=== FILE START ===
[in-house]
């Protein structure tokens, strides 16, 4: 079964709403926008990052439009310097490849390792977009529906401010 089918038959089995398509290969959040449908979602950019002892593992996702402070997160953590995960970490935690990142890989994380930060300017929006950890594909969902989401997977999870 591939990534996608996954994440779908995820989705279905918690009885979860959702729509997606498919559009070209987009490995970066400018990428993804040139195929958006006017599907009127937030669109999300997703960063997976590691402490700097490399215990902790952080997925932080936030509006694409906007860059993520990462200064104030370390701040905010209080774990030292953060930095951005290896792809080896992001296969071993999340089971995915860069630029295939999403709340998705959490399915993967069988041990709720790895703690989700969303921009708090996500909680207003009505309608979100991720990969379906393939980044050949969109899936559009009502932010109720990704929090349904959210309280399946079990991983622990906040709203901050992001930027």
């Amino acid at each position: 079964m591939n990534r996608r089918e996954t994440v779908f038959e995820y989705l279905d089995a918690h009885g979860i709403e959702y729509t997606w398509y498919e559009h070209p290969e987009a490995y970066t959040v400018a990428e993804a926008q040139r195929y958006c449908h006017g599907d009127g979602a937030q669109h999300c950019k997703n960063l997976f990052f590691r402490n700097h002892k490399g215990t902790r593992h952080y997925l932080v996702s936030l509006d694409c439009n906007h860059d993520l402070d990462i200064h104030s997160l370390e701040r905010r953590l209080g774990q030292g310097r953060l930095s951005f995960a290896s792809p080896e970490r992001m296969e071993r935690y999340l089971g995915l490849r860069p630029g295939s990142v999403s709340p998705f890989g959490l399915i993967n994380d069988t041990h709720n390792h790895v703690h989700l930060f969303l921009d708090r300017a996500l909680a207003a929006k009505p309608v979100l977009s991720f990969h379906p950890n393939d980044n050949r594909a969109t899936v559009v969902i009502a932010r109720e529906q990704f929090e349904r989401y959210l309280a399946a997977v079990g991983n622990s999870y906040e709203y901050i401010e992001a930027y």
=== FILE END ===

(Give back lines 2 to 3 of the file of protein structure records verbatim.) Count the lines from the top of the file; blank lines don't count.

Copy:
């Protein structure tokens, strides 16, 4: 079964709403926008990052439009310097490849390792977009529906401010 089918038959089995398509290969959040449908979602950019002892593992996702402070997160953590995960970490935690990142890989994380930060300017929006950890594909969902989401997977999870 591939990534996608996954994440779908995820989705279905918690009885979860959702729509997606498919559009070209987009490995970066400018990428993804040139195929958006006017599907009127937030669109999300997703960063997976590691402490700097490399215990902790952080997925932080936030509006694409906007860059993520990462200064104030370390701040905010209080774990030292953060930095951005290896792809080896992001296969071993999340089971995915860069630029295939999403709340998705959490399915993967069988041990709720790895703690989700969303921009708090996500909680207003009505309608979100991720990969379906393939980044050949969109899936559009009502932010109720990704929090349904959210309280399946079990991983622990906040709203901050992001930027």
């Amino acid at each position: 079964m591939n990534r996608r089918e996954t994440v779908f038959e995820y989705l279905d089995a918690h009885g979860i709403e959702y729509t997606w398509y498919e559009h070209p290969e987009a490995y970066t959040v400018a990428e993804a926008q040139r195929y958006c449908h006017g599907d009127g979602a937030q669109h999300c950019k997703n960063l997976f990052f590691r402490n700097h002892k490399g215990t902790r593992h952080y997925l932080v996702s936030l509006d694409c439009n906007h860059d993520l402070d990462i200064h104030s997160l370390e701040r905010r953590l209080g774990q030292g310097r953060l930095s951005f995960a290896s792809p080896e970490r992001m296969e071993r935690y999340l089971g995915l490849r860069p630029g295939s990142v999403s709340p998705f890989g959490l399915i993967n994380d069988t041990h709720n390792h790895v703690h989700l930060f969303l921009d708090r300017a996500l909680a207003a929006k009505p309608v979100l977009s991720f990969h379906p950890n393939d980044n050949r594909a969109t899936v559009v969902i009502a932010r109720e529906q990704f929090e349904r989401y959210l309280a399946a997977v079990g991983n622990s999870y906040e709203y901050i401010e992001a930027y």